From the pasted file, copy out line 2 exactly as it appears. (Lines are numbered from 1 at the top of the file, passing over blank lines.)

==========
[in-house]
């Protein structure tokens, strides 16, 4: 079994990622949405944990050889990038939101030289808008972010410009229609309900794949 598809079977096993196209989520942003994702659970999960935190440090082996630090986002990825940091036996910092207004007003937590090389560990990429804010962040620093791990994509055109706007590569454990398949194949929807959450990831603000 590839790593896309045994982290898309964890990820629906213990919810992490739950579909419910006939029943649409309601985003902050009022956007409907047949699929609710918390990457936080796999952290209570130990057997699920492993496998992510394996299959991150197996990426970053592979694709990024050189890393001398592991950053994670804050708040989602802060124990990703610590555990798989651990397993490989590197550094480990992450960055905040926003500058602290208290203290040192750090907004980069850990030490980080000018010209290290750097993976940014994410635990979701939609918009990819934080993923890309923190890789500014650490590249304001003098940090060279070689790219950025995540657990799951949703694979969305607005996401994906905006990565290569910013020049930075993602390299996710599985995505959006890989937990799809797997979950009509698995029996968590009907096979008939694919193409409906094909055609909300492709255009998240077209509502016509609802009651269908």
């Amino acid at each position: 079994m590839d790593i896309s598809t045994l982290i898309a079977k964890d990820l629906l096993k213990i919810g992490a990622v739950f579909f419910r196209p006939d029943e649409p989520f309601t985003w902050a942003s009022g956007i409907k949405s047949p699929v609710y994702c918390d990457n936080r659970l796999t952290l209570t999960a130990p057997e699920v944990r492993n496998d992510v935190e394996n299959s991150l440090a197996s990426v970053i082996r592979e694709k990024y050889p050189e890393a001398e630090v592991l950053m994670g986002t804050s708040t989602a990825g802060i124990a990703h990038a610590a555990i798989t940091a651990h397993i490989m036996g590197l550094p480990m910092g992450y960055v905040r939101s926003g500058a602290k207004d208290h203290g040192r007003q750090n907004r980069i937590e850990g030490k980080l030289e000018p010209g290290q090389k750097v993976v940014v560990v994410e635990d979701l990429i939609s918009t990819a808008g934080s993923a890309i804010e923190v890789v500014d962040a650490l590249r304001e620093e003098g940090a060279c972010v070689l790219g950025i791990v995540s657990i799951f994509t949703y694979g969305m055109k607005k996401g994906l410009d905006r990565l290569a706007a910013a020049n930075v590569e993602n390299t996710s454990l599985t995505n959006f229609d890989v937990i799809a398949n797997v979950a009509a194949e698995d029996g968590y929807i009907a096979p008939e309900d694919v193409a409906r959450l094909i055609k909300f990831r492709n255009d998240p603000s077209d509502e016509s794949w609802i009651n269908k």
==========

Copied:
């Protein structure tokens, strides 16, 4: 079994990622949405944990050889990038939101030289808008972010410009229609309900794949 598809079977096993196209989520942003994702659970999960935190440090082996630090986002990825940091036996910092207004007003937590090389560990990429804010962040620093791990994509055109706007590569454990398949194949929807959450990831603000 590839790593896309045994982290898309964890990820629906213990919810992490739950579909419910006939029943649409309601985003902050009022956007409907047949699929609710918390990457936080796999952290209570130990057997699920492993496998992510394996299959991150197996990426970053592979694709990024050189890393001398592991950053994670804050708040989602802060124990990703610590555990798989651990397993490989590197550094480990992450960055905040926003500058602290208290203290040192750090907004980069850990030490980080000018010209290290750097993976940014994410635990979701939609918009990819934080993923890309923190890789500014650490590249304001003098940090060279070689790219950025995540657990799951949703694979969305607005996401994906905006990565290569910013020049930075993602390299996710599985995505959006890989937990799809797997979950009509698995029996968590009907096979008939694919193409409906094909055609909300492709255009998240077209509502016509609802009651269908």